Nashville Great Books Discussion Group

A reader's group devoted to the discussion of meaningful books.

Saturday, June 09, 2012

SIMMEL: Individual Freedom (excerpt from The Philosophy of Money)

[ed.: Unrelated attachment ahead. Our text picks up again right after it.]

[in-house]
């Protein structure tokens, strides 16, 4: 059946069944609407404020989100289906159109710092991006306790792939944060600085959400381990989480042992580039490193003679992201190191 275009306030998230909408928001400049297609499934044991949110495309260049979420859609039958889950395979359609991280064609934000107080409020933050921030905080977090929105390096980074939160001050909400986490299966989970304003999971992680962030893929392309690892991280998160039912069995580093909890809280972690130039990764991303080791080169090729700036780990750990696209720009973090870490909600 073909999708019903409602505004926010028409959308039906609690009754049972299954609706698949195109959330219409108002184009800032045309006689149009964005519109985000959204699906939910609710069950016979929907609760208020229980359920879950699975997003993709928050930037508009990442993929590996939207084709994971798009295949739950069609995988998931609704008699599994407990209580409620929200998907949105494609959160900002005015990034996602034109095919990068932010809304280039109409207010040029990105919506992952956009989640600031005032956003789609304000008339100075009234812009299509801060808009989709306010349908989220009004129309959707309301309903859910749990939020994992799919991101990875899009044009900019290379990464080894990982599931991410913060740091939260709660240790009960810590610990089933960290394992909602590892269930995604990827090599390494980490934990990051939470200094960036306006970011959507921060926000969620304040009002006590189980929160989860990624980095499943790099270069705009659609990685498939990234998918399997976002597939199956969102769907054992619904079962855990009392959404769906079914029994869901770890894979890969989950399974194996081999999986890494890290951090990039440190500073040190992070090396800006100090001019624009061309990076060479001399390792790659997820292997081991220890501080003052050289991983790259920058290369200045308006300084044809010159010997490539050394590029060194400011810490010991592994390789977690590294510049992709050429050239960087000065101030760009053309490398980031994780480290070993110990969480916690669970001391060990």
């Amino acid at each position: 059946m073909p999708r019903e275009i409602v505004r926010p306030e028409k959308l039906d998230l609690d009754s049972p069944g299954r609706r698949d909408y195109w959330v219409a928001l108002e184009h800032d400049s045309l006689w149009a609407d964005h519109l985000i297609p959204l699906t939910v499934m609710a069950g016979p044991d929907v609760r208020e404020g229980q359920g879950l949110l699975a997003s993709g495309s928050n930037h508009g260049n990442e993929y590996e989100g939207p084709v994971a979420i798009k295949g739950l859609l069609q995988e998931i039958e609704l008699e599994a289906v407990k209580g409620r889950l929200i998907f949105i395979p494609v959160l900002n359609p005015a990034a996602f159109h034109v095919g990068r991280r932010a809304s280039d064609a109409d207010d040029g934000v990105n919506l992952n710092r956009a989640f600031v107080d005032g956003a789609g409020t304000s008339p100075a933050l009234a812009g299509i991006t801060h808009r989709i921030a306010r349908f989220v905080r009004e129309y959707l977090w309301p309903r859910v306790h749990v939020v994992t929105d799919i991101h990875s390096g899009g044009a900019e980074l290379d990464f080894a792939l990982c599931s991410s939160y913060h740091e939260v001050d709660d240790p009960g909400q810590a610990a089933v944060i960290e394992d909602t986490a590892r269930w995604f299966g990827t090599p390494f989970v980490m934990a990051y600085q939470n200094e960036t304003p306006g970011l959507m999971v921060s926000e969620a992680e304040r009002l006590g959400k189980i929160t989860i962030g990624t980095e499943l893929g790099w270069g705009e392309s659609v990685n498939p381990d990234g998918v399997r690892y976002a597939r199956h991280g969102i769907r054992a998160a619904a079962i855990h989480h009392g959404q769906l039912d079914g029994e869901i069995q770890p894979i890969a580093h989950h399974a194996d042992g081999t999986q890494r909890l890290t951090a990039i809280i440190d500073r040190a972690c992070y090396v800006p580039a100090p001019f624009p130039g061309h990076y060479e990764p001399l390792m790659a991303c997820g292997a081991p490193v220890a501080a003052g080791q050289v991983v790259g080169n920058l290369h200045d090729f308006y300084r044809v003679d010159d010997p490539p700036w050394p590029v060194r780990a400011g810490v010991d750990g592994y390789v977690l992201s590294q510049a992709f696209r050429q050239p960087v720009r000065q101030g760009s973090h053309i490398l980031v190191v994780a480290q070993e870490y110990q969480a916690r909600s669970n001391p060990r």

Some Great Books authors are familiar to everyone: the Bible and Shakespeare.  Some Great Books authors are familiar to most people: Homer, Plato, Charles Darwin.  And some Great Books authors are familiar to a more limited audience.  Our last two readings, by David Hume and Alexis de Tocqueville fall into this category.  This time we discuss a selection by Georg Simmel.  Who?  Who is Georg Simmel and how did he find his way into the Great Books set?  Let’s examine one of his ideas and see if he qualifies to be in the Great Books.  Simmel believes that what we regard as freedom is often in fact only a change of obligations; as a new obligation replaces one that we have carried up until now, we sense that the old burden has been removed.  If I’m young and want to go to college I have to find a way to pay for it.  This is my burden, how to pay for college.  So I take out a student loan.  I found a way to pay my college tuition.  Problem solved; burden gone.  But as Simmel points out: Because we are free from the old burden, we seem at first to be completely free; until the reality of the new obligation sets in.  I feel like I’m free for a while but when I graduate I have to get a job and start repaying my loan.  This is my new obligation; freedom gone.  Simmel breaks down for us how personal obligations have traditionally been repayed.  Every obligation is generally resolved through some type of personal action: 1. Rights over a person (slavery, or forced labor such as a serf) 2. A specific product of a person’s work (beer, chickens, honey, etc.) or 3. Cash payment (the right to buy oneself out of a personal obligation by money).  Thus the development of money is a major contributor to the history of personal freedom; as Simmel describes it: The lord of the manor can demand beer or chickens or honey from a serf.  In this way the lord determines the activity of the serf.  But when the lord sets a monetary payment the serf can then decide how best to get the money to pay his debts and keep the beer and chickens and honey for himself. The historical connection between money and freedom is plain: the greatest step forward in the process of liberation and toward individual freedom is the development of a money payment system...  This process of liberation toward individual freedom is crucial for our development as human beings.  We may even view money as an important step in our human evolution.  Charles Darwin wrote that man is a social animal.  But Darwin’s emphasis was on mankind as an animal-being.  So Simmel looks at other interpretations of mankind: In view of the differences that exist in many respects between man and the lower animals, many people have tried to establish a specific difference that separates mankind from other animals.  Thus, man has been defined as the political animal, the tool-making animal, the purposeful animal, the hierarchical animal… maybe we should also add to the list that man is the trading animal.  After 2500 years of careful philosophical analysis we finally end up with a definition of man as “the business animal.”  This may seem bizarre at first but Simmel thinks money is a great step forward in our evolutionary process: Only money provides the technical possibility for an exact equivalence of exchange values.  Money is really nothing but the representation of the value of other objects; and there is virtually no limit to its divisibility or growth.  Consider this: let’s say you’re a shoemaker and I’m a shepherd.  Trading shoes for sheep is clunky.  How many shoes is one sheep worth?  That depends on the quality of your shoes and my sheep.  Plus, I only need one pair of shoes anyway.  What am I going to do with all those extra pairs of shoes?  It’s much easier for us both to carry around money.  That way we can be precise on what my sheep is worth and your pair of shoes is worth.  Simmel believes that business is the most basic (and in its simplicity a really wonderful) means for combining justice with changes in ownership.  Money is a great idea.  It gives us many more options about how we can live.  Simmel’s genius is to connect his ideas about money to our own notions of life, liberty and the pursuit of happiness.   


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